Ukraine Claims Bakhmut Battle Is Wagner’s ‘Last Stand’ - The New York Times - 07.03.23
Ukrainians say Russia’s Wagner mercenary group is running low on fighters recruited from prisons, used in attacks on Bakhmut, where Ukraine has also endured heavy losses. By Andrew E. Kramer and Anatoly Kurmanaev.
KYIV, Ukraine — Russia’s Wagner mercenary group has been forced to use more of its professional recruits in Bakhmut to replace its depleted supply of enlisted prisoners, who are perishing by the thousands in the longest battle of the war, a Ukrainian official said on Tuesday.
The claim suggested that Ukraine sees an opportunity, despite the heavy casualties it has suffered in the eastern city, to exhaust Wagner’s nearly suicidal prisoner assaults, which Ukraine’s commanders regard as one of Russia’s most effective tactics.
“This is their last stand,” Col. Serhiy Cherevaty, a spokesman for Ukraine’s eastern group of forces, told Radio Liberty in an interview, referring to Wagner’s forces in Bakhmut, where Russia and Ukraine’s vicious, monthslong struggle has left thousands of soldiers dead and the city in rubble.
Ukrainian officials have claimed that nearly 30,000 of Wagner’s 50,000 troops have deserted or been killed or wounded, many around Bakhmut. That number could not be independently verified, and Ukraine has not disclosed its own losses in the region. Russia’s defense minister, Sergei Shoigu, claimed on Tuesday that Ukraine had lost more than 11,000 troops in February.
As the fight for Bakhmut appears to be entering a decisive phase, both sides are trying to justify their staggering losses in a minor city of limited strategic value by presenting them as benefiting their cause. Each makes essentially the same claim: that the fighting there is worth the horrific cost because it is wearing down the enemy.
Wagner’s founder, Yegveny V. Prigozhin, has repeatedly said that his group’s triple-digit daily casualty rates are sucking experienced Ukrainian units into what he calls the “Bakhmut meat-grinder,” upsetting their offensive plans elsewhere.
President Volodymyr Zelensky said on Monday that rather than withdraw from the city, as had been rumored, Ukraine would send reinforcements into Bakhmut, where Ukrainian commanders say the fighting has tied down enormous Russian forces.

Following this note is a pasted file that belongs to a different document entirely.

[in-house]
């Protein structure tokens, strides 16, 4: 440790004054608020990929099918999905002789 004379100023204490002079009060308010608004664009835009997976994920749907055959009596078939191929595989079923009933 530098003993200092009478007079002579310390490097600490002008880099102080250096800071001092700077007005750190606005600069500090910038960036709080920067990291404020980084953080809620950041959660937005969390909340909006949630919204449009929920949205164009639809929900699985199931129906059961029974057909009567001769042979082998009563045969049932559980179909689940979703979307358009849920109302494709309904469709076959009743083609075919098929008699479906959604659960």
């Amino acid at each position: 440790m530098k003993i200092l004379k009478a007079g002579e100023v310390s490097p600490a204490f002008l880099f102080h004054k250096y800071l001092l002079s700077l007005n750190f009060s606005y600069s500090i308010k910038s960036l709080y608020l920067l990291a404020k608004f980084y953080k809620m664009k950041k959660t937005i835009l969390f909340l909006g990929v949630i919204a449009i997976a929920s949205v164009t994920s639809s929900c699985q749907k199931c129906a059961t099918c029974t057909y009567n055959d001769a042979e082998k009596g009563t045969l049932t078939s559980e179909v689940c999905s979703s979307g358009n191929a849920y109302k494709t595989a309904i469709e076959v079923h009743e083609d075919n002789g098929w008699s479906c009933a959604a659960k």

The true strategic legacy of the battle will most likely be ultimately written by its victors.
Wagner’s mercenaries have significantly helped Russia edge toward encircling Bakhmut, largely by throwing waves of former inmates toward Ukrainian positions, wearing Kyiv’s forces down at heavy cost. “Almost all of them have been killed” in Bakhmut, Colonel Cherevaty said of the prisoner units.
Some analysts say that if Ukraine can eliminate Russia’s prisoner soldiers in Bakhmut, they will not have to face their attack waves elsewhere. The number of “Russian convict recruits suitable for combat is not limitless,” the Institute for the Study of War, a research group in Washington, said in a communiqué this week. The group echoed Ukraine’s assessment that Wagner units were shifting toward higher-quality special forces because of the high losses suffered by prison recruits.
The State of the War
Bakhmut: Ukraine’s top generals want to bolster the defenses of the embattled city, signaling that they would pursue a strategy of bleeding the Russian army in a battle of attrition rather than retreat.
Action in the Skies: Against the odds, Ukraine’s helicopter brigades are using aging vehicles to fight a better equipped adversary.
Arming the World: As traditional weapons suppliers like the United States face wartime production shortages, South Korea has stepped in to fill the gap by arming Ukraine’s allies — but not Ukraine itself, to try to avoid provoking Russia.
On Monday, Mr. Prigozhin himself appeared to sound an alarm, calling for urgent reinforcements and ammunition to withstand a potential Ukrainian counteroffensive he said could not only relieve Bakhmut’s besieged defenders, but even cut off the Wagner attackers. “Otherwise, we’re all in” trouble, he said, using an expletive in an audio message published on social media.
Mr. Prigozhin has suggested that his growing public feud with Russia’s Defense Ministry last month has cost him access to Russian prisons, where since July he was able to enlist tens of thousands of inmates with a promise of high salaries, social rehabilitation and freedom — if they survive their deployments. He had called the loss of prison recruitment an attempt to “bleed out” Wagner of its “offensive potential.”
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Andrew E. Kramer reported from Kyiv, Ukraine, and Anatoly Kurmanaev from Berlin. Reporting was contributed by Ivan Nechepurenko from Tbilisi, Georgia; Ekaterina Bodyagina from Berlin; and Alina Lobzina and Matthew Mpoke Bigg from London.
Andrew E. Kramer is the Times bureau chief in Kyiv. He was part of a team that won the 2017 Pulitzer Prize in International Reporting for a series on Russia’s covert projection of power. @AndrewKramerNYT
Anatoly Kurmanaev is a foreign correspondent covering Russia’s transformation after its invasion of Ukraine. @akurmanaev
A version of this article appears in print on March 8, 2023, Section A, Page 10 of the New York edition with the headline: Bakhmut Is Mercenary Group’s ‘Last Stand,’ Ukraine Claims. Order Reprints | Today’s Paper | Subscribe
Servicemen from the 3rd Brigade mortar unit fire at Russian forces to support Ukrainian infantry near Bakhmut, on Tuesday. Credit...Daniel Berehulak/The New York Times.